The interactional response among dates of observation and crop seasons regarding aphid population per 10-cm inflorescence is given in Table III. The population of aphid remained non-significant from December 03 to January 28 in all the crop seasons. The population ranged from 0.00 to 0.50 per 10-cm inflorescence. During 2009-2010 crop season, the population recorded on February 04 was 1.30 per 10-cm inflorescence and did not show significant difference from those of recorded on crop seasons 2010-2011 and 2011-2012 with 1.54 and 1.20 aphids per 10-cm inflorescence, respectively. An increasing trend in population of aphids was recorded thereafter in all the crop seasons upto March 11 during 2009-10, upto March 04 during 2010-2011 and upto March 11 during 2011-2012 showing 12.84, 13.15 and 13.78 aphids per 10-cm inflorescence, respectively and did not show significant difference with one another. A decreasing trend was observed thereafter upto March 25 in all the crop seasons and showed almost non-significant difference in their respective dates of observation. From these results it is concluded that the population of aphids reached to a peak level of 12.84 per 10-cm inflorescence on March 11 during 2009-2010, 13.15 per 10-cm inflorescence on March 04 during 2010-2011 and 13.78 per 10-cm inflorescence on March 11 during 2011-2012. Furthermore, only one peak was observed during all the crop season.

HPSIs were determined based on population density of aphids per 10-cm inflorescence with the objective to find the comparative susceptibility within species of Brassica for the observations recorded during 2009-2010, 2010-2011, 2011-2012 and on cumulative basis.

The results relating to HPSIs based on population density of aphid on various species of Brassica during 2009-10 are given in Table IV. It is evident that B. napus was found to be the most susceptible showing 51% HPSI followed by B. juncea with 41% HPSI. The lowest HPSI was recorded to be 3% for B. compestris which was found to be comparatively resistant against the population of aphids. The HPSI was recorded to be 5% for B. rapa which was also found to be relatively resistant. From these results, it is concluded that B. napus was the most susceptible whereas B. compestris appeared as comparatively resistant.

The results pertaining HPSIs based on population density of aphids on various species of Brassica during 2010-2011 are presented in Table IV. It is evident that B. napus showed maximum HPSI i.e. 48 percent followed by B. juncea showing 41% HPSI. The minimum HPSI was recorded to be 5% for B. compestris whereas B. rapa showed 6% HPSI. It is eoncluded from these results that B. napus was found to be comparatively resistant followed by B. juncea whereas B. compestris was appeared as relatively resistant followed by B. rapa.

 

Table IV. HPSI regarding the population of aphids on various species of Brassica during different years.

Sr #

Name of species

HPSI values (year wise)

2009-2010

2010-2011

2011-2012

Average of three years

1

B. napus

51%

48%

55%

51%

2

B. juncea

41%

41%

41%

41%

3

B. compestris

3%

5%

1%

3%

4

B. rapa

5%

6%

3%

5%

 

The results regarding HPSIs based on the population of aphids on various species of brassica during 2011-2012 are shown in Table IV. The results reveal that the maximum HPSI was calculated to be 55% for B. napus followed by 41% for B. juncea. The minimum HPSI was recorded to be 1% for B. compestris whereas B. rapa showed 3% HPSI. From these results it is concluded that B. napus was found to be comparatively susceptible whereas B. compestris appeared as relatively resistant to attack of aphids. When wheat is in grain filling stage at that moment the infestation of Aphids provides critical information about nutrient contents and metabolite accumulation which is important to know about the resistance mechanism (Xu et al., 2016).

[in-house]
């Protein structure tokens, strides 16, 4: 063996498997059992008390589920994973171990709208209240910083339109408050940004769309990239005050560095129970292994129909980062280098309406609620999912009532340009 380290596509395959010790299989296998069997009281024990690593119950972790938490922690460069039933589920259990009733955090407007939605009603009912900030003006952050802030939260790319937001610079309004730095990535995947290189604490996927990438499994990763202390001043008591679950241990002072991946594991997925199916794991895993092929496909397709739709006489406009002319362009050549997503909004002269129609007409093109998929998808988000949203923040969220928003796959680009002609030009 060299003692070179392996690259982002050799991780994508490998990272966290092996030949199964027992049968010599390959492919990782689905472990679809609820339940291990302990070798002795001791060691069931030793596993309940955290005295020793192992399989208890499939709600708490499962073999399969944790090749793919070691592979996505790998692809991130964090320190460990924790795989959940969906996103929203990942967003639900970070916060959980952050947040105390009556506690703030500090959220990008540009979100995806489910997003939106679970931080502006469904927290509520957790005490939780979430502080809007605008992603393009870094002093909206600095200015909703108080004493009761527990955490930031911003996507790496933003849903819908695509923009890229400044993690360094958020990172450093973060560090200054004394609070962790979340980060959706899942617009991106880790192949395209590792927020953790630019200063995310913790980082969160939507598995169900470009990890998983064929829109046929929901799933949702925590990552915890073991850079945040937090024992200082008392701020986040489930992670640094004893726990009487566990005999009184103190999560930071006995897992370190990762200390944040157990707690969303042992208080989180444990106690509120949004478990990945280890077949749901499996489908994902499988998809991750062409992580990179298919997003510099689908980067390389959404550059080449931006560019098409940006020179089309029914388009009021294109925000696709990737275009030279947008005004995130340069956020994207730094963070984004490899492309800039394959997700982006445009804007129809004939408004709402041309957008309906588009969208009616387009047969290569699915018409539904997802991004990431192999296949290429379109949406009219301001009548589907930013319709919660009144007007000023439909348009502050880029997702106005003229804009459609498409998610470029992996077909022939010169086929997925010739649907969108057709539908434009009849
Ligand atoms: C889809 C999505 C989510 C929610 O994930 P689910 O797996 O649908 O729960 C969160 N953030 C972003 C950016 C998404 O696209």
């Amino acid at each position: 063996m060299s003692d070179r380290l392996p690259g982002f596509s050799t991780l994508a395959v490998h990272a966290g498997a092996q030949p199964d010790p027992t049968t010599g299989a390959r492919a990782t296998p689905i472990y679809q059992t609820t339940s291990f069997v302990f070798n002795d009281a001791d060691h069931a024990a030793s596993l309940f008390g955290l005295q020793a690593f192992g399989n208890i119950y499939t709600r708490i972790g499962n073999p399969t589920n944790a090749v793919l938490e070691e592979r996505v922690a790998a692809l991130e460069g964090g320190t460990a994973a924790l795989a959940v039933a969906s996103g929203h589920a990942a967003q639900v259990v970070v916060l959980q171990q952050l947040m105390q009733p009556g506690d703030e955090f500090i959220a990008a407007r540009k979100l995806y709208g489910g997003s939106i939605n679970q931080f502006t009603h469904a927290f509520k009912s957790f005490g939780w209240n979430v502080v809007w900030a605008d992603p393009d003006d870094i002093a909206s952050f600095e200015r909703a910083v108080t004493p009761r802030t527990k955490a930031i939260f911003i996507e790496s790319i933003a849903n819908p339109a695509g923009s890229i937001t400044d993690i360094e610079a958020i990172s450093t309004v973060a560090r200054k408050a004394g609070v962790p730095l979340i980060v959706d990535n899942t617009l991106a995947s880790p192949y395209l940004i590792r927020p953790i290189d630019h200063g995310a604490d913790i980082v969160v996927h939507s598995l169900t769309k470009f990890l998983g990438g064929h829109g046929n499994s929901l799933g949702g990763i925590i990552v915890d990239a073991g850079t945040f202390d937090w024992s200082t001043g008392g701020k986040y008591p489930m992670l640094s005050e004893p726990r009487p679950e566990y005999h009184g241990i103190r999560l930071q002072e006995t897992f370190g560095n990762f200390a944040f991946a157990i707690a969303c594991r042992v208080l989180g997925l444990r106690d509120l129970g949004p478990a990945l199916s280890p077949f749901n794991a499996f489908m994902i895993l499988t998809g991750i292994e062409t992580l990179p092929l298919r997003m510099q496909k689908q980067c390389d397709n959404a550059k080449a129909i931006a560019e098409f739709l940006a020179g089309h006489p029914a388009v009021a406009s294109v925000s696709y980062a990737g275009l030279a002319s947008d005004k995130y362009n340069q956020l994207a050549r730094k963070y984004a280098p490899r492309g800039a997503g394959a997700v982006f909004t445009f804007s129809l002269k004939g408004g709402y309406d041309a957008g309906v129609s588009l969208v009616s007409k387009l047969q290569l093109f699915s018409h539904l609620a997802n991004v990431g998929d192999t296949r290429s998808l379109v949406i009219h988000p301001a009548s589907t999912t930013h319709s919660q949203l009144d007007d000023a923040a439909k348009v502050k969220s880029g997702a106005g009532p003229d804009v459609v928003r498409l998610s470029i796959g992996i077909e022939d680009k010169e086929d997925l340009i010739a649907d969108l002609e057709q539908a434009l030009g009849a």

The results pertaining to HPSIs based on population density of aphids on various species of brassica for the average of 3 years are given in Table IV. It is clear from the results that B. napus showed maximum HPSI i.e., 51% and found to be comparatively susceptible followed by B. juncea with 41% HPSI. The minimum HPSI was observed to be 3% for B. campestris whereas B. rapa showed 5% HPSI. From these results it is concluded that B. campestris was found to be comparatively resistant whereas B. napus appeared as relatively susceptible. Such variability in host plant resistance is analogous to what has earlier been observed in cotton (Zafar and Athar, 2013a, b). The Bemissal is proved to be the most vulnerable cultivar having maximum level of HPSI which is 18% (Ali, 2016).

CONCLUSION

In conclusion, host plant resistance greatly varied in Brassica species against aphid. Detailed understanding of molecular biological basis of such variability in resistance should be explored to develop aphid resistance Brassica species

 

Supplementary material

There is supplementary material associated with this article. Access the material online at: https://dx.doi.org/10.17582/journal.pjz/20131220132444

 

Statement of conflict of interest

The authors declare there is no conflict of interest.

 

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Pakistan Journal of Zoology

October

Vol. 52, Iss. 5, Pages 1631-2026